Provide the same IP address here which you have set on management NIC (eth0) of the Active vCSA node. 

If you give any other IP address here, the VCHA deployment is going to fail.

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16: For NIC 2 of the passive node, enter the same IP address which you had given in step 3.

Do not enter any gateway IP for NIC 2

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17: Hit Next when you have configured both NIC cards for passive node.

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18: Under DNS settings, enter Primary DNS server and in search path provide your domain name and hit Next.

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19: On ready to complete page, review your settings and hit Finish.

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20: Now under customize guest os page you can see the newly created customization specification template. Chose that and hit Next.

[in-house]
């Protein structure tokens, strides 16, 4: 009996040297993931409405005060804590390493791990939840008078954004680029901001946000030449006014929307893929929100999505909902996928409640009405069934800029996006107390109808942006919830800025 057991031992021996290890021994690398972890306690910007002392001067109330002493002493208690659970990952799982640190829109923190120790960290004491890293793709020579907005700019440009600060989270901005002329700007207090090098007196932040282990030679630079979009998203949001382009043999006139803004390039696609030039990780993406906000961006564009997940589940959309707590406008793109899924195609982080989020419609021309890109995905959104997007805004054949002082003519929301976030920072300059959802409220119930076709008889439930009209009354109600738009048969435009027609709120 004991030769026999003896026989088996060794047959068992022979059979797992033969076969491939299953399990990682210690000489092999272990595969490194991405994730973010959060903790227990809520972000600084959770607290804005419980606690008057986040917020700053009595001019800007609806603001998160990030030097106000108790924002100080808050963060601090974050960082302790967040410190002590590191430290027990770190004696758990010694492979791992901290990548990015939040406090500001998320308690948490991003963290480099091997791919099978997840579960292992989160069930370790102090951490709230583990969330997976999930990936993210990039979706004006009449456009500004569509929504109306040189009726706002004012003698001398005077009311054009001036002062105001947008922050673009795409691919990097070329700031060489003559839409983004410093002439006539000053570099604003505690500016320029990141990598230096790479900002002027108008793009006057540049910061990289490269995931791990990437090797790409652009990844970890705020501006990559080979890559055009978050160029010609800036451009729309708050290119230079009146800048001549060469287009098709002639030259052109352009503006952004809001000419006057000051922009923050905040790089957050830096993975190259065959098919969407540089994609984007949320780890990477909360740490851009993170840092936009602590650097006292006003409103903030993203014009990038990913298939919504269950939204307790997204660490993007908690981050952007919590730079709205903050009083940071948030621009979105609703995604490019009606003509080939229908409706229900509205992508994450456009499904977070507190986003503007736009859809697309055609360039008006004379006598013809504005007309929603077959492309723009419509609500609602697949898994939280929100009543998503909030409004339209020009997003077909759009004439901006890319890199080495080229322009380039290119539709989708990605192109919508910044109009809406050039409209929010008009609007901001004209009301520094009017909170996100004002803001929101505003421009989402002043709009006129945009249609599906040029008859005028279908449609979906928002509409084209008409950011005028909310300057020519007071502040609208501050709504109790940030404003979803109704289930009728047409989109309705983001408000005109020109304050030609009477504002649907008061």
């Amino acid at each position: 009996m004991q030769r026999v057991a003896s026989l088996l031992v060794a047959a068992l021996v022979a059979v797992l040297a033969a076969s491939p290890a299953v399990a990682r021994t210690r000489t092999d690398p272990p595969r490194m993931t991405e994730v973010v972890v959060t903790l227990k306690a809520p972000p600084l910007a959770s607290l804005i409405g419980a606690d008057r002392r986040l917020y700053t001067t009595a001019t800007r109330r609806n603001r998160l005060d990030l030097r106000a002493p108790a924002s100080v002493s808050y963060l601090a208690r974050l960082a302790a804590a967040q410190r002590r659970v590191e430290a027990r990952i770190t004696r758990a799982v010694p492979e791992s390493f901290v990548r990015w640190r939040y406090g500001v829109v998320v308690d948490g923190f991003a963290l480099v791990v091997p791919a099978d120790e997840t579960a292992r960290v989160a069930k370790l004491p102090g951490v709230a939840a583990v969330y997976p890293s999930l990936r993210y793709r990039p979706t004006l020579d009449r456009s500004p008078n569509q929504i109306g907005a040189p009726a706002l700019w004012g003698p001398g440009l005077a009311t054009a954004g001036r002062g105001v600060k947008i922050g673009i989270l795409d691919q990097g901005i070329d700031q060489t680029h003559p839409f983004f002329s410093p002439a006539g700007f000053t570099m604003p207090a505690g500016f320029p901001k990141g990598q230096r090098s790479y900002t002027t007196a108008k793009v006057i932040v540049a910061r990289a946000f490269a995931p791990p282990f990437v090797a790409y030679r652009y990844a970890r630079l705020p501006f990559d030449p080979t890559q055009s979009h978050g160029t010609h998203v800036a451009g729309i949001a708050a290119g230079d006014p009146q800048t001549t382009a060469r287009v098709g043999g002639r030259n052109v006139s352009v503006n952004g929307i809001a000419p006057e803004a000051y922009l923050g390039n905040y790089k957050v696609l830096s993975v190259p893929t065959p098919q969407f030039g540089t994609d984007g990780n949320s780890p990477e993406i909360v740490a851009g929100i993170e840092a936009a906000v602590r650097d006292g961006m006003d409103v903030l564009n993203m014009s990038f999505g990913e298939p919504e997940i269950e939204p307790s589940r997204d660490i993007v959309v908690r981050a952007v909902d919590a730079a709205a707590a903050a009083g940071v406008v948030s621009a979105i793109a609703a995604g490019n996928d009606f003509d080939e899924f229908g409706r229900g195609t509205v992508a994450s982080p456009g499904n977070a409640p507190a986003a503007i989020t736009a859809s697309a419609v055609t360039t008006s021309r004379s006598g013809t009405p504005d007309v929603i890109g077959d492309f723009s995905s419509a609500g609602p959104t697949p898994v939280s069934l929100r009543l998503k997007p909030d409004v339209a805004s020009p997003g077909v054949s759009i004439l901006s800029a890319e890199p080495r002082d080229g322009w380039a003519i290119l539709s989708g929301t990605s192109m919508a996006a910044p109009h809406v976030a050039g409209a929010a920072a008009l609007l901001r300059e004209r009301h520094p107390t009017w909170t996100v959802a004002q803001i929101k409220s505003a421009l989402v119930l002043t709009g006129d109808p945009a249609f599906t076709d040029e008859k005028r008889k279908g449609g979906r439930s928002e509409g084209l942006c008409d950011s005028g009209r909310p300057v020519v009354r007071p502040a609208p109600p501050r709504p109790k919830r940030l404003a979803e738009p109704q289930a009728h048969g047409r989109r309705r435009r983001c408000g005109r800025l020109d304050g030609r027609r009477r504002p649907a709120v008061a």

The cloned VM will take the values (which you provided in step 12-19) from this template.

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21: Under customize vApp properties, review the values that is going to be applied on the cloned VM and hit next.

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22: On ready to complete page, have a good look on the values again because this is best chance to modify any values that you might have supplied wrong. Once you hit finish and realize that you have missed something, then again creating a clone is the only option.

Hit finish post reviewing your settings.

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23: Repeat Steps 5-22 for witness node.

24: Once both Passive and Witness node have been deployed and are up and running, go back to Active vCSA where you have to finish the HA configuration which you paused in step 4.

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25: Now you will see the message on vCenter HA page that “vCenter HA is being configured”